CSS3 is a hot topic these days. Designers and developers are starting to widely utilize CSS3 and new tutorials are popping up nearly everyday. As a designer it is an exciting time to be at the forefront of it’s development. There are, however, many designers and developers that see browser support for CSS3 as insufficient. In their defense, not all clients are open to letting their websites look moderately different from browser to browser.
Thankfully Faruk Ateş, Paul Irish and Alex Sexton have developed a script, Modernizr, that detects CSS3, as well as HTML5, browser support and allows us to take advantage of CSS3 in compatible browsers while providing alternative fallbacks to incompatible browsers. The script adds a unique class to the html element of a page specific to each CSS3 property supported. As an example, in browsers that support CSS3 border radius a class of borderradius will be added to the html element, while in browsers without support for CSS3 border radius a class of no-borderradius will be added to the html element. This opens up a world of opportunities, giving us just what we need to fully implement CSS3 without worrying about incompatible browsers.
As with any inquisitive web designer or developer I am always looking for ways to experiment with the latest HTML and CSS source. This past spring I got engaged and set off to create a wedding website, providing me just the opportunity to play with CSS3 transforms, transitions, and animations.
My fiancé loves owls so my idea was to have an owl that moved his eyes every so often and when hovered over would raise his wings while a few light rays would spin in the background. A little excessive? Probably. Necessary? Nope. However, exactly what I was looking to do with CSS3 transforms, transitions, and animations.
With CSS3 gaining popularity so are CSS attribute selectors. CSS attribute selectors have been around for some time however CSS3 adds more selectors to the mix bringing new light to subject. Increased browser support, with nearly every major browser currently supporting attribute selectors (Internet Explorer 6 still struggles), has also added to the popularity.
So what benefit do CSS attribute selectors have to adding style to document links? CSS attribute selectors allow you to quickly and easily add styles to document links while keeping your code clean and clutter free. Ultimately, the more attractive looking your links are the more clicks they will receive.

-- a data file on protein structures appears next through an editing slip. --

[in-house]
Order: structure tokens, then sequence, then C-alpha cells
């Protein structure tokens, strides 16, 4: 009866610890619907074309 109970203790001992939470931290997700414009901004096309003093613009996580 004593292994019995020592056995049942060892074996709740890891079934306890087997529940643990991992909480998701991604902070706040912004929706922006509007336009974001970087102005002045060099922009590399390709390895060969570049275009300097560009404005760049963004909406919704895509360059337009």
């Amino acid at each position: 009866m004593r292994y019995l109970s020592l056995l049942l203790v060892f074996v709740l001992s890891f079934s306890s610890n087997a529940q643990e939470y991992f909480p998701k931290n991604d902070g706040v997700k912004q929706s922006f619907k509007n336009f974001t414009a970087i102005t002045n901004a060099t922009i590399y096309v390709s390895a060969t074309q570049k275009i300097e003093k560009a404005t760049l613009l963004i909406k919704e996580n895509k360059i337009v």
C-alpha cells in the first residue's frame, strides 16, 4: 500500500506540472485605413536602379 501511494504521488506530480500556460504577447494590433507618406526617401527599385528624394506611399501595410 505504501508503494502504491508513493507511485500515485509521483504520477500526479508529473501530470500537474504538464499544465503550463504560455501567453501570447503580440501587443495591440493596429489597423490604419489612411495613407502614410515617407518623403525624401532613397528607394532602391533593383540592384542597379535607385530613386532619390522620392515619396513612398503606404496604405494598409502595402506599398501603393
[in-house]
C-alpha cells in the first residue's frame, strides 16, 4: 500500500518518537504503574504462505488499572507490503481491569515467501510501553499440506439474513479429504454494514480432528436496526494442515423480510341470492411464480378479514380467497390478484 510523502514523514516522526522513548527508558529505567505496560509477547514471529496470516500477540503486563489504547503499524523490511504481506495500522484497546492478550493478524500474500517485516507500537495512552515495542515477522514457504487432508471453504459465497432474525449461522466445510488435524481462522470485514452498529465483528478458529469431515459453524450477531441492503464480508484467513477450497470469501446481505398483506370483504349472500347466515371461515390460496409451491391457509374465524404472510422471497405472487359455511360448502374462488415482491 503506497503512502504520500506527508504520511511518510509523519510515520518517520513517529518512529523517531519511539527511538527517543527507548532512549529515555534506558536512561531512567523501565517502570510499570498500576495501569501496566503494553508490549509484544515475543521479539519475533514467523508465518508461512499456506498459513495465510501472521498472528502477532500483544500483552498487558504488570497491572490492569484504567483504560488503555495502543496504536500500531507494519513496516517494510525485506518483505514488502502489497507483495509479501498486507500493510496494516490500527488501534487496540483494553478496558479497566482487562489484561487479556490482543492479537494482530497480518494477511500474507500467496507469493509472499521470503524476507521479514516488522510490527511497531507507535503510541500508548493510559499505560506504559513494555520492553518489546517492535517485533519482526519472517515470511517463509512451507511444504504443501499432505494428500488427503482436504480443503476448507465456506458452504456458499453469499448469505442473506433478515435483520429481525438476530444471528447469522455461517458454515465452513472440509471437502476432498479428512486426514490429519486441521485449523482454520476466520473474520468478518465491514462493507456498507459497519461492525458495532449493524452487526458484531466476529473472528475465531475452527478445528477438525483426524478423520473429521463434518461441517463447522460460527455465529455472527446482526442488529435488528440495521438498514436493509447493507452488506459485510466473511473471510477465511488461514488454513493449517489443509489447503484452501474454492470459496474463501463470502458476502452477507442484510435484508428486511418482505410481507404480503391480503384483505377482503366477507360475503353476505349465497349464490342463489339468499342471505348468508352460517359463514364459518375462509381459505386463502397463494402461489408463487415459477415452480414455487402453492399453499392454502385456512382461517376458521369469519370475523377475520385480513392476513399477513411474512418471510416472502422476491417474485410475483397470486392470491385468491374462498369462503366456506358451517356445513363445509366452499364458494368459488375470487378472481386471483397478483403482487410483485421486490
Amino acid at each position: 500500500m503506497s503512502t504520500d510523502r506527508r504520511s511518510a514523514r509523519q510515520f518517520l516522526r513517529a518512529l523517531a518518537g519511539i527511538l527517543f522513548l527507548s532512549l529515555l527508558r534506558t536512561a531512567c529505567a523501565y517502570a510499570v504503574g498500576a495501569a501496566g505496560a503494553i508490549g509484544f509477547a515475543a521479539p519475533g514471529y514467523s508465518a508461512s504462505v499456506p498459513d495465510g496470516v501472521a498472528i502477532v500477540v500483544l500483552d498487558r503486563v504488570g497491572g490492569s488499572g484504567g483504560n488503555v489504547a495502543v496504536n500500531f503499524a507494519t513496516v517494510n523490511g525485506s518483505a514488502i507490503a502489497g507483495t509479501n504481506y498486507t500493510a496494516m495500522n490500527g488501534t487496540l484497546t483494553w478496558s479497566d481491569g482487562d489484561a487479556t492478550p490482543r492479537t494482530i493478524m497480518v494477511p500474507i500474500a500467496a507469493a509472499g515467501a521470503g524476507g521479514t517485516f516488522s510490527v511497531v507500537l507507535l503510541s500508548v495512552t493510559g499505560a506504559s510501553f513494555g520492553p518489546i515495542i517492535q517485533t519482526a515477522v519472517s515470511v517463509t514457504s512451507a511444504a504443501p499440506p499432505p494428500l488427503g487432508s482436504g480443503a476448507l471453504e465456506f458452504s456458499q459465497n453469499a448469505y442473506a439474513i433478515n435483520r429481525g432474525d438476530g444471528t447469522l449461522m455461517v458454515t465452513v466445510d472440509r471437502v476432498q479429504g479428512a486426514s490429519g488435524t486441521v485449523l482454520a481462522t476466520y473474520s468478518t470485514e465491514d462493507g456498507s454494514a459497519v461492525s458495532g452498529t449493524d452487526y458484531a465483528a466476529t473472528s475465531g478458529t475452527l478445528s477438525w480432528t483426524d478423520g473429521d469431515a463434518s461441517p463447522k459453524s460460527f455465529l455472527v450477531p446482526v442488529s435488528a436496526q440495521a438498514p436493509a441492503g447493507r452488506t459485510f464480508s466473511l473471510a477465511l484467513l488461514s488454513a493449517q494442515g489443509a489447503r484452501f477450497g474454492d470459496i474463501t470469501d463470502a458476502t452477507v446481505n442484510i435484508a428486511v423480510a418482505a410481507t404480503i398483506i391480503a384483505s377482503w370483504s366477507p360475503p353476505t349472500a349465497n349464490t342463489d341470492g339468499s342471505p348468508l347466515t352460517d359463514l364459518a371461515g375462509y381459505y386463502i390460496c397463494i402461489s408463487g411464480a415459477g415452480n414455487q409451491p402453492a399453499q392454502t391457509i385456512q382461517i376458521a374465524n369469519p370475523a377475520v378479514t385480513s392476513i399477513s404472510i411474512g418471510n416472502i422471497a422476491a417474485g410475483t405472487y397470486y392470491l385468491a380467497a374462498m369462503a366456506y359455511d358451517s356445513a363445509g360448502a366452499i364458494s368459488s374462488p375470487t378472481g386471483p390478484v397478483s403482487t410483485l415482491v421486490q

I have never heard anyone say that a website could have too much traffic, it is unheard of. People are always looking to obtain more traffic - and rightfully so. But how do you obtain large amounts of traffic? Research shows that the majority of all traffic comes from search engines. And how do you show up in search engines? You target specific keywords and market your website or pages around these keywords. With this, ideally the more keywords you target the more traffic you will see. Follow these top 10 keyword research tips to make the most out of your targeted list of keywords.
It is amazing that with all of this technology and all of the advancements with cell phones over the past few years that the iPhone still does not have the capability to send picture messages. That is until now. The way it works is most mobile carriers offer free email to SMS/MMS gateways which forward email messages to phones. Therefore when you send an email from your iPhone to an email address specifically related to the recipients phone the email will be displayed on their phone as a picture or text message.
So how do you figure out what email corresponds to each phone? All you need to know is the person's cell phone number and carrier they are on. From here you will set up an email to be sent to [10-digit phone number]@[carrier gateway address]. Please refer to the table below for a listing major US carriers free email to SMS/MMS gateways.